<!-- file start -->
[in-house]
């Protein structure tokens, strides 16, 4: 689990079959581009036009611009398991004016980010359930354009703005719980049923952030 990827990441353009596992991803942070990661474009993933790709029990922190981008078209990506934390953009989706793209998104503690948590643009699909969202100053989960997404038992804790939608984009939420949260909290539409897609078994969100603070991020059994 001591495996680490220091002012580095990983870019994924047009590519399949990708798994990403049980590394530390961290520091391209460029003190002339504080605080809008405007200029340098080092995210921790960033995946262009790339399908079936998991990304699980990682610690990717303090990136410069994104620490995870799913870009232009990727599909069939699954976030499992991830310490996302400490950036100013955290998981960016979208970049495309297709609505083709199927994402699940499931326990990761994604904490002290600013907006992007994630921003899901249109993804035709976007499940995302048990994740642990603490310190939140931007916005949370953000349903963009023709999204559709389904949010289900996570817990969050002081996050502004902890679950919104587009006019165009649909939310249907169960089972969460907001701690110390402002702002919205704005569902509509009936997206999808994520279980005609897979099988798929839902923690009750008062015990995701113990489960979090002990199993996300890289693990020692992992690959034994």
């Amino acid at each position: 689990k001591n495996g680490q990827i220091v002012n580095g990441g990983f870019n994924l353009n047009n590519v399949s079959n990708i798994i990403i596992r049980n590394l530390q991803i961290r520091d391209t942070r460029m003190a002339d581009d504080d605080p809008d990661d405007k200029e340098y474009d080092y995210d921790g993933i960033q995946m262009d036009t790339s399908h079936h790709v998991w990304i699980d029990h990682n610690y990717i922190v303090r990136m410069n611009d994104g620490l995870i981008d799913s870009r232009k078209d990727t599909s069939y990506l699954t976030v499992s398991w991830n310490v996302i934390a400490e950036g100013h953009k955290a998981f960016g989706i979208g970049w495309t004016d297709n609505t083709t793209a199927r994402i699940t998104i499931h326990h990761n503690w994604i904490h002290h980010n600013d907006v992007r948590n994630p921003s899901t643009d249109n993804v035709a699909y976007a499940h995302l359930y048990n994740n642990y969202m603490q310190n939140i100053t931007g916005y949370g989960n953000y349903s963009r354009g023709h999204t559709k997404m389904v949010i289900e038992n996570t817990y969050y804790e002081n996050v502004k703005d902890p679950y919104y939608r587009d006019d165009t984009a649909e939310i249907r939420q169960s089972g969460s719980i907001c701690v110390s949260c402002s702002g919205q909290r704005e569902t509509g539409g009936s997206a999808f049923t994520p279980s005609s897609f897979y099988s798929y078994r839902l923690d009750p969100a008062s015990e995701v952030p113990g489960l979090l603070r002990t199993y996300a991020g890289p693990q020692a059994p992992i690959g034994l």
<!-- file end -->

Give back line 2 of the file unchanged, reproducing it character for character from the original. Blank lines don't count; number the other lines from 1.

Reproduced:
């Protein structure tokens, strides 16, 4: 689990079959581009036009611009398991004016980010359930354009703005719980049923952030 990827990441353009596992991803942070990661474009993933790709029990922190981008078209990506934390953009989706793209998104503690948590643009699909969202100053989960997404038992804790939608984009939420949260909290539409897609078994969100603070991020059994 001591495996680490220091002012580095990983870019994924047009590519399949990708798994990403049980590394530390961290520091391209460029003190002339504080605080809008405007200029340098080092995210921790960033995946262009790339399908079936998991990304699980990682610690990717303090990136410069994104620490995870799913870009232009990727599909069939699954976030499992991830310490996302400490950036100013955290998981960016979208970049495309297709609505083709199927994402699940499931326990990761994604904490002290600013907006992007994630921003899901249109993804035709976007499940995302048990994740642990603490310190939140931007916005949370953000349903963009023709999204559709389904949010289900996570817990969050002081996050502004902890679950919104587009006019165009649909939310249907169960089972969460907001701690110390402002702002919205704005569902509509009936997206999808994520279980005609897979099988798929839902923690009750008062015990995701113990489960979090002990199993996300890289693990020692992992690959034994």